A Bath student who won first place in a local essay competition donated half his winnings to a local nonprofit offering resources to people impacted by domestic violence, a problem amplified by the pandemic.
Isaac Ensel, a rising senior at Morse High School in Bath, donated half of his $500 prize to New Hope for Women, a nonprofit offering advocacy, prevention and education services to people affected by domestic abuse, dating violence and stalking in Sagadahoc, Lincoln, Knox and Waldo counties.
“We’ve seen an increase in need, phone calls and electronic contracts, and the extent of the need has increased,” said New Hope For Women Executive Director Rebekah Paredes.
According to Paredes, the organization received 2,707 calls in fiscal year 2019 totaling 984 hours on the phone. The following year, the nonprofit received 3,263 calls, totaling 1,530 hours.
“At the beginning of the pandemic, we were worried that victims were sequestered in their homes with their abusers,” said Paredes. “Younger generations are more likely to text or send a Facebook message, so we instituted a chat line, and we encouraged victims to reach out electronically.”
In 2019, the organization received 388 electronic contacts including emails and messages on Facebook. The following year, that number rose to 1,071 electronic contacts, showing a 51% increase.
In addition to the number of calls and contacts the nonprofit fielded, Paredes said one of the most notable increases in need appeared in the duration of time victims needed emergency shelter, one of the organization’s more common services to victims who need to escape a violent environment.
Prior to the pandemic, victims in need of emergency shelter would need to stay for about one week on average, according to Paredes. During the pandemic, the average length of time a victim would need emergency shelter grew to five to seven months — an increase of 2,100%.
Despite the increased need for domestic violence resources New Hope for Women found during the pandemic, Bath police haven’t noticed an increase in domestic violence calls or charges.
According to Bath Police Chief Andrew Booth, the number of “family fight” calls the department responded to during the COVID-19 pandemic stayed about level to what police saw in years prior. However, of those calls, the number of domestic violence charges that resulted from those calls, decreased during the pandemic.
In 2017 and 2018, Bath police responded to 82 and 89 family fight calls, respectively. Of those calls, police issued 26 domestic violence charges in 2017 and 22 charges in 2018, according to Booth.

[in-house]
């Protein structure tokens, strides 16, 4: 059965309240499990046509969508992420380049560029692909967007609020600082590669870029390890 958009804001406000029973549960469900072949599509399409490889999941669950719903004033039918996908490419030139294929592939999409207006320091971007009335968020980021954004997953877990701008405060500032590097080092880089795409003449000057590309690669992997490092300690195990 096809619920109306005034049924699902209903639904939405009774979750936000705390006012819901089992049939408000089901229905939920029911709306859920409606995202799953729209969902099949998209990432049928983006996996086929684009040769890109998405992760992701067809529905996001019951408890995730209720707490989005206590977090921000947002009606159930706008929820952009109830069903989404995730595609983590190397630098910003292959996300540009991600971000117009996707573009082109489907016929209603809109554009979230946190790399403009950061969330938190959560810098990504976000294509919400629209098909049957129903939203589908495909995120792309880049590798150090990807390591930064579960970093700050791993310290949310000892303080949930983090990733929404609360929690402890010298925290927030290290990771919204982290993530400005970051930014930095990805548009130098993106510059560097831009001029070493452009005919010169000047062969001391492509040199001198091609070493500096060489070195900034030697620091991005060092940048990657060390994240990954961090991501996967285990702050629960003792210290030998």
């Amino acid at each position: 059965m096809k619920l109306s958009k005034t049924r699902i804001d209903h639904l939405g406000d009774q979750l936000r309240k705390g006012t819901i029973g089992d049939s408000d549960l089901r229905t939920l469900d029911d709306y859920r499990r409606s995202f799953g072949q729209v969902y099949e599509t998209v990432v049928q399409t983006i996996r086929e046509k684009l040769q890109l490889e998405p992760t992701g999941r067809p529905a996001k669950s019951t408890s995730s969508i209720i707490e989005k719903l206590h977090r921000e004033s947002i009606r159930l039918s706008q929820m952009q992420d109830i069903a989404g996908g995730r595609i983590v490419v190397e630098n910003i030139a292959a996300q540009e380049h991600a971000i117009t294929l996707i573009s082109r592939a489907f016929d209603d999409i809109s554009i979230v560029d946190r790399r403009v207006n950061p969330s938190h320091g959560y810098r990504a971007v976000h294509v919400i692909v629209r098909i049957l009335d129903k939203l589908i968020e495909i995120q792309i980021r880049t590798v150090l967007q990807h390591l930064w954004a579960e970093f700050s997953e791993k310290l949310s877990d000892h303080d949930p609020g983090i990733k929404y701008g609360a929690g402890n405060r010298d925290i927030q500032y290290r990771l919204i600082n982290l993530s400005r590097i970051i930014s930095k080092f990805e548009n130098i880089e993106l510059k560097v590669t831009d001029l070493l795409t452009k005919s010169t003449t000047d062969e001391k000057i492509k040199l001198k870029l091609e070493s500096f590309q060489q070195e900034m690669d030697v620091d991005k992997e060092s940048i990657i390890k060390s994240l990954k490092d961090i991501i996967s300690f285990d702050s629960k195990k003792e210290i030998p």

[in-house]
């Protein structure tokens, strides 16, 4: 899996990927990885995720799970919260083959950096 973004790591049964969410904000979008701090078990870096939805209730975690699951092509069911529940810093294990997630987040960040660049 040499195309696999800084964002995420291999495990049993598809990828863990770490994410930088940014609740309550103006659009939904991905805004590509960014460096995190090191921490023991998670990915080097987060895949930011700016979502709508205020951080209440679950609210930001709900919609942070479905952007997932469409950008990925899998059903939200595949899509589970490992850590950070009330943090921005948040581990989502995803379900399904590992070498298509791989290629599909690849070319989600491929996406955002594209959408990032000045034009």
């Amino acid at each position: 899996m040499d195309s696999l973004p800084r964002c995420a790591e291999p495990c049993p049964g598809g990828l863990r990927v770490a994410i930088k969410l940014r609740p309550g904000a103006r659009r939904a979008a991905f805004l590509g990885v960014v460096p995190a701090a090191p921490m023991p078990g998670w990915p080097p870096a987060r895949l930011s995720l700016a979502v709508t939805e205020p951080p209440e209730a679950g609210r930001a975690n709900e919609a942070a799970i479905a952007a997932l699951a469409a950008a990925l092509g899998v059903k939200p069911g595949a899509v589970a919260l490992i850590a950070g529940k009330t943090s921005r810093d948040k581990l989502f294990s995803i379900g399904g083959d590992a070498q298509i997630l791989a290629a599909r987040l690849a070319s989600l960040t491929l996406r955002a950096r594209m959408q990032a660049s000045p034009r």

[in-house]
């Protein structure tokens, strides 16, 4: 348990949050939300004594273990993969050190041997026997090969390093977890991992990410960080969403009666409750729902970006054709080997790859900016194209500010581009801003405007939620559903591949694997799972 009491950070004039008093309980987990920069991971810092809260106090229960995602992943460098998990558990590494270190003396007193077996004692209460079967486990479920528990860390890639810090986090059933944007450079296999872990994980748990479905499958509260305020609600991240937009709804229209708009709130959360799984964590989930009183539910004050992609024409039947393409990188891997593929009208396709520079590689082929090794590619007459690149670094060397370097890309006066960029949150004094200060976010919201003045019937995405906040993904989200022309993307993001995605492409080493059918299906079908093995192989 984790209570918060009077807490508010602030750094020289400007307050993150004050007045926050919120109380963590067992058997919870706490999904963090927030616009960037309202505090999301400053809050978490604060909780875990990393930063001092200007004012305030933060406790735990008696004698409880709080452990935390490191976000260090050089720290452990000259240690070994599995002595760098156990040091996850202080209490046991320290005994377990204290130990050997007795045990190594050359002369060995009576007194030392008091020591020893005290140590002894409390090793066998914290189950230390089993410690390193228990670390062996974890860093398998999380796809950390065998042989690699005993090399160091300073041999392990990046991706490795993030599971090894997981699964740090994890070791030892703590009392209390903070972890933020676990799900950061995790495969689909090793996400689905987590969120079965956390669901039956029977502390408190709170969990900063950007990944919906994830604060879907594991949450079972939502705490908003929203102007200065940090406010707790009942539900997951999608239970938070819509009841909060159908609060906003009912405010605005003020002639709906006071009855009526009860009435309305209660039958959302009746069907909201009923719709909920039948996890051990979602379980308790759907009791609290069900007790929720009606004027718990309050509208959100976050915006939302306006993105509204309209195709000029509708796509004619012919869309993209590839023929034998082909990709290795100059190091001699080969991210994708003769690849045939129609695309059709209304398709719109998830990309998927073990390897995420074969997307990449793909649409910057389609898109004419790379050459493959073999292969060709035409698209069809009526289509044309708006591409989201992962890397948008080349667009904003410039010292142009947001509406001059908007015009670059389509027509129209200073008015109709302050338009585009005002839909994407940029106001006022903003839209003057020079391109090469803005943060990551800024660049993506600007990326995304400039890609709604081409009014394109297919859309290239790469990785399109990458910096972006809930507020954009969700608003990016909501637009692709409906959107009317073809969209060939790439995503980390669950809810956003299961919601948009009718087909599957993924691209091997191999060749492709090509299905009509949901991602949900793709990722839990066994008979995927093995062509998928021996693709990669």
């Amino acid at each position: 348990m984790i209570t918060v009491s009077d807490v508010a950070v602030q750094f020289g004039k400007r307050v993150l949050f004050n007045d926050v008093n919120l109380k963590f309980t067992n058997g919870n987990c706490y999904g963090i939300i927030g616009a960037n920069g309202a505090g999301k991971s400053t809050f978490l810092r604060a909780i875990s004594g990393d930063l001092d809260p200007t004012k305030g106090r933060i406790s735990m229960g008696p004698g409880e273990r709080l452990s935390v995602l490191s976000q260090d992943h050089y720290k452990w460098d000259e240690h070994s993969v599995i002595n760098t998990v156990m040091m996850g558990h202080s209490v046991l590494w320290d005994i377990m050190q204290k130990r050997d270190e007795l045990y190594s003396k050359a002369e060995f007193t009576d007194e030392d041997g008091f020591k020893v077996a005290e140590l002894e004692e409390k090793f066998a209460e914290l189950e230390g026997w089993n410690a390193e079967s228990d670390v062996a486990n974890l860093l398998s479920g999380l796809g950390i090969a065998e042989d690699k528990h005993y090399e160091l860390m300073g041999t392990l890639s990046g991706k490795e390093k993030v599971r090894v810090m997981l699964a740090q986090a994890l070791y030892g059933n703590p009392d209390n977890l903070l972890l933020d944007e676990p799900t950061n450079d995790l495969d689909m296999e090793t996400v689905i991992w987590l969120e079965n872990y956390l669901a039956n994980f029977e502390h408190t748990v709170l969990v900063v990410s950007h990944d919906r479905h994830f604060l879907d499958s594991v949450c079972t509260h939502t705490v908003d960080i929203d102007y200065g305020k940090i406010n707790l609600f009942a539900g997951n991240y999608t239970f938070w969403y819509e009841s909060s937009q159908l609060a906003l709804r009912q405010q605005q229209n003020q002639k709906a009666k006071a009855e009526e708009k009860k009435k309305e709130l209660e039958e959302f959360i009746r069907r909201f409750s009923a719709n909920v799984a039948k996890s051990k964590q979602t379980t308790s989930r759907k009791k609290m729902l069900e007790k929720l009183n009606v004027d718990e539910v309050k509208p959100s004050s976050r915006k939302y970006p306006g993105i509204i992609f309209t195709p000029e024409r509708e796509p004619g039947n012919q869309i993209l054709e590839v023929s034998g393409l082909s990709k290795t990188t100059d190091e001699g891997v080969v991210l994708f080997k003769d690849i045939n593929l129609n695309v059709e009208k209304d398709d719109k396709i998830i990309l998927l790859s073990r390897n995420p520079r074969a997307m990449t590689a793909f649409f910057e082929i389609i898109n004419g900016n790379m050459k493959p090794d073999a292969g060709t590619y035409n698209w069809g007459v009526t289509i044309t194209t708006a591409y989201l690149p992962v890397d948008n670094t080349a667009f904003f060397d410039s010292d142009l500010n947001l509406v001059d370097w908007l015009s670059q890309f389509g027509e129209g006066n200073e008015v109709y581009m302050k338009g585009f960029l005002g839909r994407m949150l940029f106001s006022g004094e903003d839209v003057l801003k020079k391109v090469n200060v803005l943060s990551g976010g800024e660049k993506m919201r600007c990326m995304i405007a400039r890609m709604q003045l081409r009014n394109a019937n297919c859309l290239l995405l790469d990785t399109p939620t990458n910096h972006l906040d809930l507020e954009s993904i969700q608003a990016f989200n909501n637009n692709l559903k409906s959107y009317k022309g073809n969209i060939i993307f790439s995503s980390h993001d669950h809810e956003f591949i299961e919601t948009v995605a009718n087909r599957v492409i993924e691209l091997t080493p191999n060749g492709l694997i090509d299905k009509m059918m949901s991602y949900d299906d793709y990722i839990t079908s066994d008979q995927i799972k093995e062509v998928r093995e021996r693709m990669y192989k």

In 2019, Bath police responded to 84 family fight calls, resulting in 19 domestic violence charges. In 2020, again, 84 family fight calls were made to Bath police, resulting in only 11 domestic violence charges.
“The callers we work with don’t always start with the police,” Paredes reasoned. “Oftentimes, we’re their first call and we talk about what options they have available to them. Police are called if there’s an emergency situation.”
Ensel won first place in the Maine Youth for Progress essay contest organized by the Sagadahoc Democrats.
Essayists were asked to write about what they believe is the biggest challenge facing the nation and what can be done to help. Ensel and the second place winner, Emma Roth-Wells of Georgetown, wrote about the issue of rampant misinformation, especially during the COVID-19 pandemic.
“During the pandemic, science became bipartisan because people were arguing over objective truth,” said Ensel. “For me, it was frustrating but fascinating to watch. This is a pandemic that’s dangerous to humans and our goal is to get rid of it, but some people doubted the pandemic in the first place, which got us nowhere.”
To help solve the issue of spreading misinformation and disagreeing over what’s true, Ensel suggested people of all ages learn to listen to one another’s ideas, gather their information from multiple sources, and do their own research.
“In a progressive, evolving world, being close-minded doesn’t benefit you or anyone around you,” said Ensel. “If you approach something already believing it’s wrong, then that doesn’t help anything. When I talk to my friends now, I learned not to go into the conversation believing they’re wrong, but try to understand why they think they’re right.”